Symptoms vs. Systems

Many of our systems reward short-term wins at the expense of long-term solutions. To solve our challenges, we need to take the time to think deeply, critically and honestly about the systems we hope to change. Some call the approach the “root cause.” “Root cause” makes the solution sound singular, while in reality, our solutions exist in a dynamic realm, where systems are constantly evolving. While this term is helpful, it does not tell the entire story. Systems, be they biological, governmental or technological, reward certain behaviors. With ill-conceived incentives, humans act accordingly, and soon unintended outcomes abound. Let’s take, for example, the issue of immigration

Do people immigrate to America illegally because we have a porous border? If so, maybe a wall is not such a bad idea. Unfortunately, people do not immigrate to America, or any country because borders are porous. They do so for a myriad of systemic challenges they face in their country. The challenges migrants are escaping are rooted in the economics of their homeland, their ability to exercise their individuality and other insidious socio-political-cultural forces. People don’t cross borders because they can, they do so to survive.

The immigration debate, like many others, continues to devise solutions focused on the symptoms, not the systemic causes. As an example, the systemic response to America’s “immigration crisis” would address our drug use that is fueling the gang wars south of the border, and the geopolitical trade deals that inhibit these countries formal economies from flourishing. If young people in these socially and economically strained countries knew that they could provide for their families without risking their lives, and those of their loved ones, they surely would.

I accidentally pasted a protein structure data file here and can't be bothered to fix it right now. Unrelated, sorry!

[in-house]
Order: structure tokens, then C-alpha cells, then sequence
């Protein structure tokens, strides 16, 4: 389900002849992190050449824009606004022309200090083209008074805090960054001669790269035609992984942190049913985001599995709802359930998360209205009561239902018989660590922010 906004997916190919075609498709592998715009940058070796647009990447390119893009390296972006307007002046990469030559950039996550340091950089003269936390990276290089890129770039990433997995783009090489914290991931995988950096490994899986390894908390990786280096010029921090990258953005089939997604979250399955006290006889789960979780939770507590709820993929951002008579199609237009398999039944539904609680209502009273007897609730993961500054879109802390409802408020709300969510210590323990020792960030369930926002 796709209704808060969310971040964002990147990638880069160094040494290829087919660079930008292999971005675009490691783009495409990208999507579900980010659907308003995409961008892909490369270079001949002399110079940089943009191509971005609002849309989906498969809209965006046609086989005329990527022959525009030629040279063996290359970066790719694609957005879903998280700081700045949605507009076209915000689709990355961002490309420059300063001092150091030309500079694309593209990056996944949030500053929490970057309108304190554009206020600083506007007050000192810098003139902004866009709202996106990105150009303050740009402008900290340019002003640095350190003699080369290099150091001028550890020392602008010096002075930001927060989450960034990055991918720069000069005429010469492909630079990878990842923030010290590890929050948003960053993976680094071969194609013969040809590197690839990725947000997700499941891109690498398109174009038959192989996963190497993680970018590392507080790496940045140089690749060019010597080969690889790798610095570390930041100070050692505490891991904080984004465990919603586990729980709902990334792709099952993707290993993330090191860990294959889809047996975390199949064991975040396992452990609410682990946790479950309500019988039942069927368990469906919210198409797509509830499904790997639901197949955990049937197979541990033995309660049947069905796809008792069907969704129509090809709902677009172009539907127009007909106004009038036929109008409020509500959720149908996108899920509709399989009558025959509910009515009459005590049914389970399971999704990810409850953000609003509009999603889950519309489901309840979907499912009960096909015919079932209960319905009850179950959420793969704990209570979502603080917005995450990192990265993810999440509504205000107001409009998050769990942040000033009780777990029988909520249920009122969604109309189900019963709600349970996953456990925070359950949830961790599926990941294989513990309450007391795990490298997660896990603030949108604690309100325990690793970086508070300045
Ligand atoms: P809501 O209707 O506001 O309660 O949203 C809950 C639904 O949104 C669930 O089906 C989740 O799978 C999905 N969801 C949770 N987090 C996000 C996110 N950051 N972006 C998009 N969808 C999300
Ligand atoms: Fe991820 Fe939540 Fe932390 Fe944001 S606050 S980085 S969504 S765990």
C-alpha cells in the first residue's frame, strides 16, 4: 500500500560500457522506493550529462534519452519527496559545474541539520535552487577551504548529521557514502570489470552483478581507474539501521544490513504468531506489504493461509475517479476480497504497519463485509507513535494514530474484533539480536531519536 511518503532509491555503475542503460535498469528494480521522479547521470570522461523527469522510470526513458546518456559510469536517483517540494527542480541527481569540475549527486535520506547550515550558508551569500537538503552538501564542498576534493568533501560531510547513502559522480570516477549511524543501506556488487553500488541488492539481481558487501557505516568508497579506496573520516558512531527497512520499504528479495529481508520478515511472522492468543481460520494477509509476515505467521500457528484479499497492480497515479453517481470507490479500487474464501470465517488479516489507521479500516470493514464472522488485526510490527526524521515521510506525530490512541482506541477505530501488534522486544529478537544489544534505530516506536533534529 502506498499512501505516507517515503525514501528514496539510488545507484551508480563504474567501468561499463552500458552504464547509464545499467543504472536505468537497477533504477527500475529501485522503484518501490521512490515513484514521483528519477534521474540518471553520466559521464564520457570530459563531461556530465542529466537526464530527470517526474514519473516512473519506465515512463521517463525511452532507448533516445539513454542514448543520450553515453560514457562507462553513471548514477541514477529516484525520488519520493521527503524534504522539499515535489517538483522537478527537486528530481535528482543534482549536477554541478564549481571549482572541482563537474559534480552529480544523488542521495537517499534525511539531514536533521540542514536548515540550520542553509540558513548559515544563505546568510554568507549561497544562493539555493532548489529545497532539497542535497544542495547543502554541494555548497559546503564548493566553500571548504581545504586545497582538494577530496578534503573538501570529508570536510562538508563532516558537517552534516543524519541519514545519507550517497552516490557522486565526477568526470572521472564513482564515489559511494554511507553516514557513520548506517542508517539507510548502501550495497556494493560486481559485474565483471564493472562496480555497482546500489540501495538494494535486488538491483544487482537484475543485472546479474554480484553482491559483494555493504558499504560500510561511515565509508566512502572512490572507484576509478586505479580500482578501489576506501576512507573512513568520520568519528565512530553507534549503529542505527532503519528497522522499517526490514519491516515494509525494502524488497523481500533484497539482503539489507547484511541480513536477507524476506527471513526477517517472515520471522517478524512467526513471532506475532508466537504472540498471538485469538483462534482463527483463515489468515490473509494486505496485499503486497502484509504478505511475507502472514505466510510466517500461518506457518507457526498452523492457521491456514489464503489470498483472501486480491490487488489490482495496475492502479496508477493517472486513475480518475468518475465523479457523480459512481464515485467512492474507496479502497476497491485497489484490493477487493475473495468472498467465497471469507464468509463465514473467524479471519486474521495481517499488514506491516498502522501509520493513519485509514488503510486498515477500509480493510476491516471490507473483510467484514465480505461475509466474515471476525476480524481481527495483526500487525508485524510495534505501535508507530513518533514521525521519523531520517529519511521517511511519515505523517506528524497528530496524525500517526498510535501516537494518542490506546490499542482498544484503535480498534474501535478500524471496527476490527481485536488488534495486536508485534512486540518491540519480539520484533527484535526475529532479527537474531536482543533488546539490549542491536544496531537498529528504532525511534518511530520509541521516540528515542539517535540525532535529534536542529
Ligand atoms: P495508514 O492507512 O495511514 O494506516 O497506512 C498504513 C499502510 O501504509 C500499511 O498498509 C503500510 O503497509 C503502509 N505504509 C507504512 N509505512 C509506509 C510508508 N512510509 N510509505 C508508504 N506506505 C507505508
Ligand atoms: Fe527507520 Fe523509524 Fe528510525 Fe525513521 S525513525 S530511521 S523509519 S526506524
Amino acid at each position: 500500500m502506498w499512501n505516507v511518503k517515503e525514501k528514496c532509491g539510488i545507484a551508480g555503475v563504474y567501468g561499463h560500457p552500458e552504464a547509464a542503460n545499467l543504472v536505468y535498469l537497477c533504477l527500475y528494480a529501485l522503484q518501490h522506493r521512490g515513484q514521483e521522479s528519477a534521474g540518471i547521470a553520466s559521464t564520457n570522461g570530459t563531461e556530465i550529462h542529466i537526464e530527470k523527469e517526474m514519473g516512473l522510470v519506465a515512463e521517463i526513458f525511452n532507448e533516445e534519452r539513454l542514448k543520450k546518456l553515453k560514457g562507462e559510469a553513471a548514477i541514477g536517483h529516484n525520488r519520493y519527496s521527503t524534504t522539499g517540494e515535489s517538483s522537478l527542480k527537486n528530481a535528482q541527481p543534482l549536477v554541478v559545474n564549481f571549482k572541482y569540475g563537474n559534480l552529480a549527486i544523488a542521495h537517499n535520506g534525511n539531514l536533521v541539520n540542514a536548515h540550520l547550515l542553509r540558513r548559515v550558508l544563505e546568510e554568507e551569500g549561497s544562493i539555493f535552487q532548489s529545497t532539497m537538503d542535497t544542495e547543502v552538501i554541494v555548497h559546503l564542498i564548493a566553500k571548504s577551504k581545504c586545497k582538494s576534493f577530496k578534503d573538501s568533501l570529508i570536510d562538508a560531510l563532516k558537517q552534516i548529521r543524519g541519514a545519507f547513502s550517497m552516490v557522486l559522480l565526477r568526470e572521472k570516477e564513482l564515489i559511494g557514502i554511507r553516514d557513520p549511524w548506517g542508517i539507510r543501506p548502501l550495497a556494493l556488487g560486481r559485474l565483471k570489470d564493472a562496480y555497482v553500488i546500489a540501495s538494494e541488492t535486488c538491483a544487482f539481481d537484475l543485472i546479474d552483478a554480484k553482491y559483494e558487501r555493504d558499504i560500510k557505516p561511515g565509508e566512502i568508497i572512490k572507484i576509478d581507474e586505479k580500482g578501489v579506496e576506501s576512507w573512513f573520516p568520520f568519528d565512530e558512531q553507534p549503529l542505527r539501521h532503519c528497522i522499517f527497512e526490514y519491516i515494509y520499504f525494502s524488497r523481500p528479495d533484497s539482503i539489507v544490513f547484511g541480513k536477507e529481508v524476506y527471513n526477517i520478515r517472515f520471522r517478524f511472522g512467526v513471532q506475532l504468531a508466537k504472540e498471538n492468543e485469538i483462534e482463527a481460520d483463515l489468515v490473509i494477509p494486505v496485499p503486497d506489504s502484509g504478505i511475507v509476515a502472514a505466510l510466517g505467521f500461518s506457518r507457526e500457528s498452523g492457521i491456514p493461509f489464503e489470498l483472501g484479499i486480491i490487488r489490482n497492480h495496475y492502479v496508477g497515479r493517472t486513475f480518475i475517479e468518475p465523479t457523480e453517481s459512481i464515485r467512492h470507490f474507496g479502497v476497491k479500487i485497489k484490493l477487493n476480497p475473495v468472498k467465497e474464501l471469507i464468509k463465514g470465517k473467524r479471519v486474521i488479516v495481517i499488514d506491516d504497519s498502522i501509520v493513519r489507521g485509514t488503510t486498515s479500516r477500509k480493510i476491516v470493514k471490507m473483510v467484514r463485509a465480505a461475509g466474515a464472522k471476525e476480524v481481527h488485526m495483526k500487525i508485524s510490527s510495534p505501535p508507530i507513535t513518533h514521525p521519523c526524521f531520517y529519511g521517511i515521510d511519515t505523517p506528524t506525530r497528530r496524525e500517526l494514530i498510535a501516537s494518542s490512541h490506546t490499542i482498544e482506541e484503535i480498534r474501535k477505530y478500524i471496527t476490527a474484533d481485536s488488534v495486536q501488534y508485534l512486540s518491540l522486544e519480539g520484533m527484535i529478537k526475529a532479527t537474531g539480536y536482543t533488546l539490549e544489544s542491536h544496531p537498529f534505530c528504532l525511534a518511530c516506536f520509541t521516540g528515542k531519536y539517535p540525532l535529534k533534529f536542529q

If we are to solve the challenges we face, we need systemic solutions. Systemic solutions are hard to identify and implement, given the systems we rely upon (e.g. insurance, government) are well established and entrenched, lacking any incentive to change. Creating new systems is needed to solve the persistent challenges we face.

This is what Piers Ridyard is addressing by creating a platform where social innovators can build new systems to support the up and coming leaders in building and implementing solutions that address our challenges at the systemic level. I recently sat down with Piers to learn more about how he is creating systems to better align stakeholder incentives to solve systemic problems.

Listen to our conversation!

We are well aware of the challenges we face as a global community, as a nation and individuals, yet we continually attempt solve our persistent problems at the wrong level. Our interventions are skin deep, while the disease metastasizes beneath the surface. This approach of solving symptoms serves only as a failed series of mitigations.

We have been mitigating for far too long - it is time to address the fractures in our systems. We can only do this by being inviting all stakeholders to the table, and working diligently, together, to address the gaps that exist between you, me and our desired, shared future.